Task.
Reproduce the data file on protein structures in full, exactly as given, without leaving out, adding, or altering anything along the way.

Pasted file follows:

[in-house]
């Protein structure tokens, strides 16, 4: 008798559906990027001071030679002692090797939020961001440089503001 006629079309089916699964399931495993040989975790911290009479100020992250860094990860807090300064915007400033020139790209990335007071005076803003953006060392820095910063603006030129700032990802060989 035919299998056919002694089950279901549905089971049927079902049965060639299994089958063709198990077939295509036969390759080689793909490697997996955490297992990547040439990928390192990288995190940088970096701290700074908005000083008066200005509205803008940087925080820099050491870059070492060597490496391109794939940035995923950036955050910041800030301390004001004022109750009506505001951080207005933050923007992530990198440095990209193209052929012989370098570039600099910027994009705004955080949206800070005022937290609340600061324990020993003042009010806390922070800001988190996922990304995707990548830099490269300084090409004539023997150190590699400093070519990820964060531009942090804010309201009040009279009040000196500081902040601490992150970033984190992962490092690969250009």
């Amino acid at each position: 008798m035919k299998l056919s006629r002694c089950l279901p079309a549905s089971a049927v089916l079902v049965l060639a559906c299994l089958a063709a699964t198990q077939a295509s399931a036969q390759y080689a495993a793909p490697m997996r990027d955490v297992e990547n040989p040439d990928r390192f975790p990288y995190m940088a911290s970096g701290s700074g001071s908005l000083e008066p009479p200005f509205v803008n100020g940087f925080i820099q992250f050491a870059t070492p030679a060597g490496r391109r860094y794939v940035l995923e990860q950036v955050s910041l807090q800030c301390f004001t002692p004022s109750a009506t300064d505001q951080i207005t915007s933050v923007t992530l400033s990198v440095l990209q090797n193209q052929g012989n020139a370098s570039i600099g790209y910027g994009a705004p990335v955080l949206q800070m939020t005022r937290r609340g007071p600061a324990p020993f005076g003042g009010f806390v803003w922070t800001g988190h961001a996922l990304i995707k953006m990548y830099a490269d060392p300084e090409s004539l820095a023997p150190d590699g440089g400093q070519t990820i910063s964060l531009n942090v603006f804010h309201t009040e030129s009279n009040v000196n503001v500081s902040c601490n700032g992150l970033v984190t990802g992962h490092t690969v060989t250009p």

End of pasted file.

[in-house]
């Protein structure tokens, strides 16, 4: 008798559906990027001071030679002692090797939020961001440089503001 006629079309089916699964399931495993040989975790911290009479100020992250860094990860807090300064915007400033020139790209990335007071005076803003953006060392820095910063603006030129700032990802060989 035919299998056919002694089950279901549905089971049927079902049965060639299994089958063709198990077939295509036969390759080689793909490697997996955490297992990547040439990928390192990288995190940088970096701290700074908005000083008066200005509205803008940087925080820099050491870059070492060597490496391109794939940035995923950036955050910041800030301390004001004022109750009506505001951080207005933050923007992530990198440095990209193209052929012989370098570039600099910027994009705004955080949206800070005022937290609340600061324990020993003042009010806390922070800001988190996922990304995707990548830099490269300084090409004539023997150190590699400093070519990820964060531009942090804010309201009040009279009040000196500081902040601490992150970033984190992962490092690969250009």
């Amino acid at each position: 008798m035919k299998l056919s006629r002694c089950l279901p079309a549905s089971a049927v089916l079902v049965l060639a559906c299994l089958a063709a699964t198990q077939a295509s399931a036969q390759y080689a495993a793909p490697m997996r990027d955490v297992e990547n040989p040439d990928r390192f975790p990288y995190m940088a911290s970096g701290s700074g001071s908005l000083e008066p009479p200005f509205v803008n100020g940087f925080i820099q992250f050491a870059t070492p030679a060597g490496r391109r860094y794939v940035l995923e990860q950036v955050s910041l807090q800030c301390f004001t002692p004022s109750a009506t300064d505001q951080i207005t915007s933050v923007t992530l400033s990198v440095l990209q090797n193209q052929g012989n020139a370098s570039i600099g790209y910027g994009a705004p990335v955080l949206q800070m939020t005022r937290r609340g007071p600061a324990p020993f005076g003042g009010f806390v803003w922070t800001g988190h961001a996922l990304i995707k953006m990548y830099a490269d060392p300084e090409s004539l820095a023997p150190d590699g440089g400093q070519t990820i910063s964060l531009n942090v603006f804010h309201t009040e030129s009279n009040v000196n503001v500081s902040c601490n700032g992150l970033v984190t990802g992962h490092t690969v060989t250009p």